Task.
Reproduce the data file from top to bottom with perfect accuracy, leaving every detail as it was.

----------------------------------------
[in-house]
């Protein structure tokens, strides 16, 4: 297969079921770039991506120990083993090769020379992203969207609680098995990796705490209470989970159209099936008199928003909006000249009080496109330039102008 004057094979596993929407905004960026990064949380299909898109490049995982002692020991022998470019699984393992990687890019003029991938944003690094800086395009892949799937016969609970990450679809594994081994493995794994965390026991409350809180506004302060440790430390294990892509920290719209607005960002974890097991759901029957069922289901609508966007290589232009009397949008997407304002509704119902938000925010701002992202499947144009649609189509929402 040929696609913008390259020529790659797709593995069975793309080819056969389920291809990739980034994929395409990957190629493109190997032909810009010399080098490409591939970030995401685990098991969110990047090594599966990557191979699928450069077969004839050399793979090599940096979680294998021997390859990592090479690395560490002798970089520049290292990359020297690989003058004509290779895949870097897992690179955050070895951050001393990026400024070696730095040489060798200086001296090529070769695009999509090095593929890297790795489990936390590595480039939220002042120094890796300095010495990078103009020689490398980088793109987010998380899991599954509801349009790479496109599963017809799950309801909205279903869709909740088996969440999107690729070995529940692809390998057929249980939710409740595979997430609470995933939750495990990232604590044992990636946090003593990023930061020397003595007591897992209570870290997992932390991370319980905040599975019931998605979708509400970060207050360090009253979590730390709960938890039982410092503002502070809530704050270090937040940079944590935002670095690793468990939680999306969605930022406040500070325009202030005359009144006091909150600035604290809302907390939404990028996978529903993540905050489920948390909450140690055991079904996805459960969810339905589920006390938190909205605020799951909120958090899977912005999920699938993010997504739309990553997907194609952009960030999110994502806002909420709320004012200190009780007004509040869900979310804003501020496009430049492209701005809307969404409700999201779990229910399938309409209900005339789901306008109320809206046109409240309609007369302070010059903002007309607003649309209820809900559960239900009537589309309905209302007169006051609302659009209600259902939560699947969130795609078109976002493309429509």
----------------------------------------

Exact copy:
[in-house]
């Protein structure tokens, strides 16, 4: 297969079921770039991506120990083993090769020379992203969207609680098995990796705490209470989970159209099936008199928003909006000249009080496109330039102008 004057094979596993929407905004960026990064949380299909898109490049995982002692020991022998470019699984393992990687890019003029991938944003690094800086395009892949799937016969609970990450679809594994081994493995794994965390026991409350809180506004302060440790430390294990892509920290719209607005960002974890097991759901029957069922289901609508966007290589232009009397949008997407304002509704119902938000925010701002992202499947144009649609189509929402 040929696609913008390259020529790659797709593995069975793309080819056969389920291809990739980034994929395409990957190629493109190997032909810009010399080098490409591939970030995401685990098991969110990047090594599966990557191979699928450069077969004839050399793979090599940096979680294998021997390859990592090479690395560490002798970089520049290292990359020297690989003058004509290779895949870097897992690179955050070895951050001393990026400024070696730095040489060798200086001296090529070769695009999509090095593929890297790795489990936390590595480039939220002042120094890796300095010495990078103009020689490398980088793109987010998380899991599954509801349009790479496109599963017809799950309801909205279903869709909740088996969440999107690729070995529940692809390998057929249980939710409740595979997430609470995933939750495990990232604590044992990636946090003593990023930061020397003595007591897992209570870290997992932390991370319980905040599975019931998605979708509400970060207050360090009253979590730390709960938890039982410092503002502070809530704050270090937040940079944590935002670095690793468990939680999306969605930022406040500070325009202030005359009144006091909150600035604290809302907390939404990028996978529903993540905050489920948390909450140690055991079904996805459960969810339905589920006390938190909205605020799951909120958090899977912005999920699938993010997504739309990553997907194609952009960030999110994502806002909420709320004012200190009780007004509040869900979310804003501020496009430049492209701005809307969404409700999201779990229910399938309409209900005339789901306008109320809206046109409240309609007369302070010059903002007309607003649309209820809900559960239900009537589309309905209302007169006051609302659009209600259902939560699947969130795609078109976002493309429509």